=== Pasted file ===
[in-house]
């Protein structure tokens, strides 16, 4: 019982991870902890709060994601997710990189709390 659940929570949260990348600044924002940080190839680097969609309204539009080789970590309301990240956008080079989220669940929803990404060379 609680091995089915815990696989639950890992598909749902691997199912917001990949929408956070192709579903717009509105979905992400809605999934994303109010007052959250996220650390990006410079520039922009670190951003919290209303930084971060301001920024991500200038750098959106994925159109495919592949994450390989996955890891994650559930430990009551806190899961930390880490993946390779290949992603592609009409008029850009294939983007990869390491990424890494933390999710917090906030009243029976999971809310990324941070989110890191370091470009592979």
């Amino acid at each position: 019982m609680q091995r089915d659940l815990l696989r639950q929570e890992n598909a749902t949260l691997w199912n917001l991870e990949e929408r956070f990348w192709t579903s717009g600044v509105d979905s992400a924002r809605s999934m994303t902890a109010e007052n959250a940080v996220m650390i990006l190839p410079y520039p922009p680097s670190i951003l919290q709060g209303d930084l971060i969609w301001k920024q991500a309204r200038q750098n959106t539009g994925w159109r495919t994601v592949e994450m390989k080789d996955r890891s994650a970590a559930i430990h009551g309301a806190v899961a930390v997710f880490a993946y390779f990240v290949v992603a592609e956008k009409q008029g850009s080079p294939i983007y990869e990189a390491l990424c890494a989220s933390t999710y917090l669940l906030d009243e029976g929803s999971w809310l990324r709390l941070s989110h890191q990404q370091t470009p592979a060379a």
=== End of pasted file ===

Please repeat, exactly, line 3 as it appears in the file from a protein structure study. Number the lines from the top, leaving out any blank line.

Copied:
């Amino acid at each position: 019982m609680q091995r089915d659940l815990l696989r639950q929570e890992n598909a749902t949260l691997w199912n917001l991870e990949e929408r956070f990348w192709t579903s717009g600044v509105d979905s992400a924002r809605s999934m994303t902890a109010e007052n959250a940080v996220m650390i990006l190839p410079y520039p922009p680097s670190i951003l919290q709060g209303d930084l971060i969609w301001k920024q991500a309204r200038q750098n959106t539009g994925w159109r495919t994601v592949e994450m390989k080789d996955r890891s994650a970590a559930i430990h009551g309301a806190v899961a930390v997710f880490a993946y390779f990240v290949v992603a592609e956008k009409q008029g850009s080079p294939i983007y990869e990189a390491l990424c890494a989220s933390t999710y917090l669940l906030d009243e029976g929803s999971w809310l990324r709390l941070s989110h890191q990404q370091t470009p592979a060379a």